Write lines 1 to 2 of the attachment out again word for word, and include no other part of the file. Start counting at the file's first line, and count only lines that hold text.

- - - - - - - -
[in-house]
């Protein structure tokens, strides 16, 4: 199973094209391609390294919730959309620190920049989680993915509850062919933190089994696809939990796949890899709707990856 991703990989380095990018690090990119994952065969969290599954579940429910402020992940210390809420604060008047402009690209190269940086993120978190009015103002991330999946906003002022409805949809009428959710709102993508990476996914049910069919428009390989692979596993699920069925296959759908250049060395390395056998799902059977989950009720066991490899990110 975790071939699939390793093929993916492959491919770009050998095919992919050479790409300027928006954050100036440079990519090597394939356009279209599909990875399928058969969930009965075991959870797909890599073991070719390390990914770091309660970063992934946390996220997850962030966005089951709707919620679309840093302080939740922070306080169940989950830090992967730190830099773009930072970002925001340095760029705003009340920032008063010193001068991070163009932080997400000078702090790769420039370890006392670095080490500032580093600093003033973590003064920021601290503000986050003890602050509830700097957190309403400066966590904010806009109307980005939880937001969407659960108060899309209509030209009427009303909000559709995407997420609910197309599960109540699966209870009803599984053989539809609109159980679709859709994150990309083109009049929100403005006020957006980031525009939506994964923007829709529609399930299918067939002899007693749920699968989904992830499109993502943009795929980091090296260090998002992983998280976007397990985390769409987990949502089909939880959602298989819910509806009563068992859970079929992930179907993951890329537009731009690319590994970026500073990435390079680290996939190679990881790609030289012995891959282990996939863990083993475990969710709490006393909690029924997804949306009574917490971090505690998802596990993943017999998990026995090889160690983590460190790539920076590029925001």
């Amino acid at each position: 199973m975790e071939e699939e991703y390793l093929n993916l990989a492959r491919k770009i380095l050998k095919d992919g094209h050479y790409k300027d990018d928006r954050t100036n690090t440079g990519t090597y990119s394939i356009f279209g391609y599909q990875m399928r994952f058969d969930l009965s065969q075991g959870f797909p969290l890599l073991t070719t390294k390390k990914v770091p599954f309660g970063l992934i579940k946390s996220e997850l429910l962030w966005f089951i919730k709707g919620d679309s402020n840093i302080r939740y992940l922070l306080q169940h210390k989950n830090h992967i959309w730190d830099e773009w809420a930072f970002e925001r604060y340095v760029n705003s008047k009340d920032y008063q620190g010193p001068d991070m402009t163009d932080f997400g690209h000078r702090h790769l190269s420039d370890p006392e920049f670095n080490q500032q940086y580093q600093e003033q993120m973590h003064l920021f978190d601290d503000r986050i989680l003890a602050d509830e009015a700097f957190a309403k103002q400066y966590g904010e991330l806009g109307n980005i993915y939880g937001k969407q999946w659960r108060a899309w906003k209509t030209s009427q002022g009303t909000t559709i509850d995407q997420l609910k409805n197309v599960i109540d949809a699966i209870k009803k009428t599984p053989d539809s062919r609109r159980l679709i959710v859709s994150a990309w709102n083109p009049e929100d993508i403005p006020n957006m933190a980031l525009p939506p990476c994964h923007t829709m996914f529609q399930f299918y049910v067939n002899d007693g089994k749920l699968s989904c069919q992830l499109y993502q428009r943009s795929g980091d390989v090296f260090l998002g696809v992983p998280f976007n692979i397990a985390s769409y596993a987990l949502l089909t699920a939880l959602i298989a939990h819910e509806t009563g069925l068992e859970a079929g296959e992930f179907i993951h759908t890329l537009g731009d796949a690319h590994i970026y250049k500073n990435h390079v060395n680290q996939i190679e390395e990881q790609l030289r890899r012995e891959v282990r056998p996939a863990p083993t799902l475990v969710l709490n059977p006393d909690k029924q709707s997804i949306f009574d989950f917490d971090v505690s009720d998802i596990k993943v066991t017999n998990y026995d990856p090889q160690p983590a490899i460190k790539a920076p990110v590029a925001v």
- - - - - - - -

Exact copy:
[in-house]
């Protein structure tokens, strides 16, 4: 199973094209391609390294919730959309620190920049989680993915509850062919933190089994696809939990796949890899709707990856 991703990989380095990018690090990119994952065969969290599954579940429910402020992940210390809420604060008047402009690209190269940086993120978190009015103002991330999946906003002022409805949809009428959710709102993508990476996914049910069919428009390989692979596993699920069925296959759908250049060395390395056998799902059977989950009720066991490899990110 975790071939699939390793093929993916492959491919770009050998095919992919050479790409300027928006954050100036440079990519090597394939356009279209599909990875399928058969969930009965075991959870797909890599073991070719390390990914770091309660970063992934946390996220997850962030966005089951709707919620679309840093302080939740922070306080169940989950830090992967730190830099773009930072970002925001340095760029705003009340920032008063010193001068991070163009932080997400000078702090790769420039370890006392670095080490500032580093600093003033973590003064920021601290503000986050003890602050509830700097957190309403400066966590904010806009109307980005939880937001969407659960108060899309209509030209009427009303909000559709995407997420609910197309599960109540699966209870009803599984053989539809609109159980679709859709994150990309083109009049929100403005006020957006980031525009939506994964923007829709529609399930299918067939002899007693749920699968989904992830499109993502943009795929980091090296260090998002992983998280976007397990985390769409987990949502089909939880959602298989819910509806009563068992859970079929992930179907993951890329537009731009690319590994970026500073990435390079680290996939190679990881790609030289012995891959282990996939863990083993475990969710709490006393909690029924997804949306009574917490971090505690998802596990993943017999998990026995090889160690983590460190790539920076590029925001």